Many Philadelphia residents provide full-time care for elderly family members. Doing so is truly a labor of love and an act of selflessness that is admirable. It is important for family members to understand the full ramifications of caring for a loved one and the dangers of doing so without adequate estate planning.
An example of this involves a man who has spent the last six years providing live-in care for his elderly mother. As her condition worsened, her son stood by her to help keep her comfortable at home instead of placing her in a facility where the care would be impersonal. When it was recently determined that the woman required full-time residential medical care, the difficult decision was made to move her into a nursing home.
Because the family had not taken preventative measures, the woman's home became subject to seizure by the state. The property will eventually be sold in order to help cover the cost of the woman's care. As a result, her son will soon be rendered homeless. He is unable to remain living within the family home, and he has no right to sell the property or otherwise profit from his mother's investment.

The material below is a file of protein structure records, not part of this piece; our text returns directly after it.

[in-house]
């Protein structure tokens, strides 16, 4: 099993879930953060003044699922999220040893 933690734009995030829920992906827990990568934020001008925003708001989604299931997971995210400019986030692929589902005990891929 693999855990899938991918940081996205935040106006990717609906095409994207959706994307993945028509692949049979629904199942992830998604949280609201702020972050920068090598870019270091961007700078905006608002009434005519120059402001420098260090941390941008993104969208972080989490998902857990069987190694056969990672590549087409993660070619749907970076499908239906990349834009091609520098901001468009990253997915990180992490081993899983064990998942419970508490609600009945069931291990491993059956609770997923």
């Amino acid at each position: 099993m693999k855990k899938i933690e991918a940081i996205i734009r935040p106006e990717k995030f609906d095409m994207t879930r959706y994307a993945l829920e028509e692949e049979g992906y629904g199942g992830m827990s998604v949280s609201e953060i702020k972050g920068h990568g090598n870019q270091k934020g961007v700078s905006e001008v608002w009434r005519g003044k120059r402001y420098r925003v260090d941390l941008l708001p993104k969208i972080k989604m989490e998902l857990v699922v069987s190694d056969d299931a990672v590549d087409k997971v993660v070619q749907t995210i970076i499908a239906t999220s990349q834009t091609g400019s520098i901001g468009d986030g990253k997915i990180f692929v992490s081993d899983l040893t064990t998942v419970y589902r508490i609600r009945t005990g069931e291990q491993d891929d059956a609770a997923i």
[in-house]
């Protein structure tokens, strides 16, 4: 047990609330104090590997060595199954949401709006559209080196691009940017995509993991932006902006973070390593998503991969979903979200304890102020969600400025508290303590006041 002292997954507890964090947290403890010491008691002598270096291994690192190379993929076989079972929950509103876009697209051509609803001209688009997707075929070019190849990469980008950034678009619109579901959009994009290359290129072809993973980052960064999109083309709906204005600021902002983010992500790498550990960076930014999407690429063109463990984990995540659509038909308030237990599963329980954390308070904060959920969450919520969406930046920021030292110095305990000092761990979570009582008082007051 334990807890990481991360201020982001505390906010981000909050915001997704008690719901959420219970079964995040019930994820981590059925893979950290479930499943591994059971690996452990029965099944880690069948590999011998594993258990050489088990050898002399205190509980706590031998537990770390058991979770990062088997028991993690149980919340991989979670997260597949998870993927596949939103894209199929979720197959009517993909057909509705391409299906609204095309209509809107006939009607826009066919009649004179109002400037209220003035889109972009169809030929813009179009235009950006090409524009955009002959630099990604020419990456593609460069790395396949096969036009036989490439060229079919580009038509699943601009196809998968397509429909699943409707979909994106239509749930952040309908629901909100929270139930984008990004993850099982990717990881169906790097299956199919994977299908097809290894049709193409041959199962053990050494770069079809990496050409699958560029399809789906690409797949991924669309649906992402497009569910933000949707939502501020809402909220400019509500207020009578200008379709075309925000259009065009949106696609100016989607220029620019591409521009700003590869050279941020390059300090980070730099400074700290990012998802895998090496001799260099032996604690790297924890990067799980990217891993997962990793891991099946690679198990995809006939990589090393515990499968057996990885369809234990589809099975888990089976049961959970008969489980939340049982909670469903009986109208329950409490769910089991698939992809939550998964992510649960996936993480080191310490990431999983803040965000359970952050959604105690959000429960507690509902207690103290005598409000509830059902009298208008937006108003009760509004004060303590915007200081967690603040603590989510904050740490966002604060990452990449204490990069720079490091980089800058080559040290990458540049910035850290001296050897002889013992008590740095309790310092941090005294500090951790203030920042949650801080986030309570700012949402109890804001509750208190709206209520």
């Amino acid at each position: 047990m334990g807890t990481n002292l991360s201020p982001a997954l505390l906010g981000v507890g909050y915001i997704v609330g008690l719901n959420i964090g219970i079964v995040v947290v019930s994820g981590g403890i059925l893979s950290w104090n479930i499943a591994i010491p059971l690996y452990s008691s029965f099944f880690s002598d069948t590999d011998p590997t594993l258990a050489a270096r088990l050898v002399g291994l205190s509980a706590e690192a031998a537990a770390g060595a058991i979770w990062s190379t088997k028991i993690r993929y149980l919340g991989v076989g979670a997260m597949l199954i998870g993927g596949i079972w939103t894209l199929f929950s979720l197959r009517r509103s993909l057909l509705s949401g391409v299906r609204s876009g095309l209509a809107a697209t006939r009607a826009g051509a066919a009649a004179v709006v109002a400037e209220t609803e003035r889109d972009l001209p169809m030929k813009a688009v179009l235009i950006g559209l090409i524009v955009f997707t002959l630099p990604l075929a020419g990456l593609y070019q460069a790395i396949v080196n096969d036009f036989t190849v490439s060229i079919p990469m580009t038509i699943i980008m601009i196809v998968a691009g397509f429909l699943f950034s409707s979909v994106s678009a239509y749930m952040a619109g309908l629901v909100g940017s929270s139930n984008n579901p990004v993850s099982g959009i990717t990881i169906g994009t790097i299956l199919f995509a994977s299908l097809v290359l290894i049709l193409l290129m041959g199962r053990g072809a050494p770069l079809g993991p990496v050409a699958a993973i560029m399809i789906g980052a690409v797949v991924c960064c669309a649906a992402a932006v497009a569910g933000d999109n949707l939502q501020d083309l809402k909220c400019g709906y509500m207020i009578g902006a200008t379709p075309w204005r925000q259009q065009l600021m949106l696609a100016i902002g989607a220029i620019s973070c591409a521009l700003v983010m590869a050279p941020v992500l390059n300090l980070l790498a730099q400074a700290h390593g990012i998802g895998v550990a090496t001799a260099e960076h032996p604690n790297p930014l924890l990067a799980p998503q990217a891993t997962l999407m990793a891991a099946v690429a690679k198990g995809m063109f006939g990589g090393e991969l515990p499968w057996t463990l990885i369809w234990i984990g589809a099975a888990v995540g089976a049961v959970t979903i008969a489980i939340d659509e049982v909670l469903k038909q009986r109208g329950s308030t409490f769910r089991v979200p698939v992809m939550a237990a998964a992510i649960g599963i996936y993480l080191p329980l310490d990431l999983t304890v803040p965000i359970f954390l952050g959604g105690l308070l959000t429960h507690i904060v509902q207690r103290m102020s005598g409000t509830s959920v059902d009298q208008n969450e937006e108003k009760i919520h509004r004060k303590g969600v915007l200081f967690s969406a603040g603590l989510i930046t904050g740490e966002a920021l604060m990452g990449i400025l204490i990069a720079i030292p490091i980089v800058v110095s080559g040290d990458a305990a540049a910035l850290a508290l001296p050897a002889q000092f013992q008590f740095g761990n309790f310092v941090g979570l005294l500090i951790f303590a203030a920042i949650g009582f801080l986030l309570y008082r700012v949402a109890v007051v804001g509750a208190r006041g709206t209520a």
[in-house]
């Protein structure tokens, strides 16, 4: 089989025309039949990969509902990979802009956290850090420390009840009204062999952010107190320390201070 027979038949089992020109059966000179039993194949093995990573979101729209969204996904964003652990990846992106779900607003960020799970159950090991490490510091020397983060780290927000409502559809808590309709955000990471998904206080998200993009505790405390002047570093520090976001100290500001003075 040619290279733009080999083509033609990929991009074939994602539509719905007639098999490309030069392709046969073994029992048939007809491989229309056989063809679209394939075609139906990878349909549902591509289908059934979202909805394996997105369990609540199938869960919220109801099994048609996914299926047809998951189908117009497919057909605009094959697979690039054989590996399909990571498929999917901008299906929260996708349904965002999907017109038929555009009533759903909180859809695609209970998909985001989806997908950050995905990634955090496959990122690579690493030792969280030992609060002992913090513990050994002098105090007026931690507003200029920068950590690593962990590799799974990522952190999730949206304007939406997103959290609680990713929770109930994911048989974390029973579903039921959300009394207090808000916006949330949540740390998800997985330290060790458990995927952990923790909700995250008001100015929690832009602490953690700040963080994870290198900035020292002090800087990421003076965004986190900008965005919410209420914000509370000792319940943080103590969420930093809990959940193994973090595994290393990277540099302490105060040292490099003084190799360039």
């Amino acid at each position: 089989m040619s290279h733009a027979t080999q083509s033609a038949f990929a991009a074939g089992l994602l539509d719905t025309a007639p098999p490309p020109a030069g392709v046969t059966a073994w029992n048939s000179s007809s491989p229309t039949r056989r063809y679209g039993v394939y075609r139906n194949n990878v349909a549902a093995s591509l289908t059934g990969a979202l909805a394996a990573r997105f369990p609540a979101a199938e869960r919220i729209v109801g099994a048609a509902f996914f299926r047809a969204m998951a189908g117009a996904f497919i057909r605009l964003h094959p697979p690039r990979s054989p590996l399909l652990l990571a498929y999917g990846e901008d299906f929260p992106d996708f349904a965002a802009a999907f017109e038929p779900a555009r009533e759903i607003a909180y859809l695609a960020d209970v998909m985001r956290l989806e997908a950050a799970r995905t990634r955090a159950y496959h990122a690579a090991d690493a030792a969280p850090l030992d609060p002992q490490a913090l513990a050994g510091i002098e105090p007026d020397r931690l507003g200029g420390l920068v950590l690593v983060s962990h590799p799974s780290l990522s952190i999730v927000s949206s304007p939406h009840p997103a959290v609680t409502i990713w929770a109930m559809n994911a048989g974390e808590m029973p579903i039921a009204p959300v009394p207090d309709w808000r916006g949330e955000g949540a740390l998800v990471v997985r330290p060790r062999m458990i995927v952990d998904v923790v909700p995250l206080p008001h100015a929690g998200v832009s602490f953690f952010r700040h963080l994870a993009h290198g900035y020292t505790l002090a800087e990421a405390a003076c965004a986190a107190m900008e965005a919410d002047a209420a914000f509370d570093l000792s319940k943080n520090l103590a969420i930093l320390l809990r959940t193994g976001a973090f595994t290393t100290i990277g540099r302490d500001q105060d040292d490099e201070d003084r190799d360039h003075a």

Had the family taken a more proactive approach, the home could have been passed on to the son years ago. That would have ensured that the home would stay within the family, but it also would have helped the elderly mother qualify for Medicaid. As it stands, the son will soon face the loss of his home and the prospect of re-entering the workforce after a six-year absence.
This story serves as a cautionary tale for Philadelphia families who continue to postpone estate planning. The process does more than simply determine how assets are to be divided in the event of death; it also gives families options on how to plan for the possibility of residential nursing care. In a way, planning ahead is just as powerful an act of love as caring for an aging loved one.
Source: wcpo.com, "Mom enters nursing home, son to become homeless", John Matarese, Oct. 27, 2015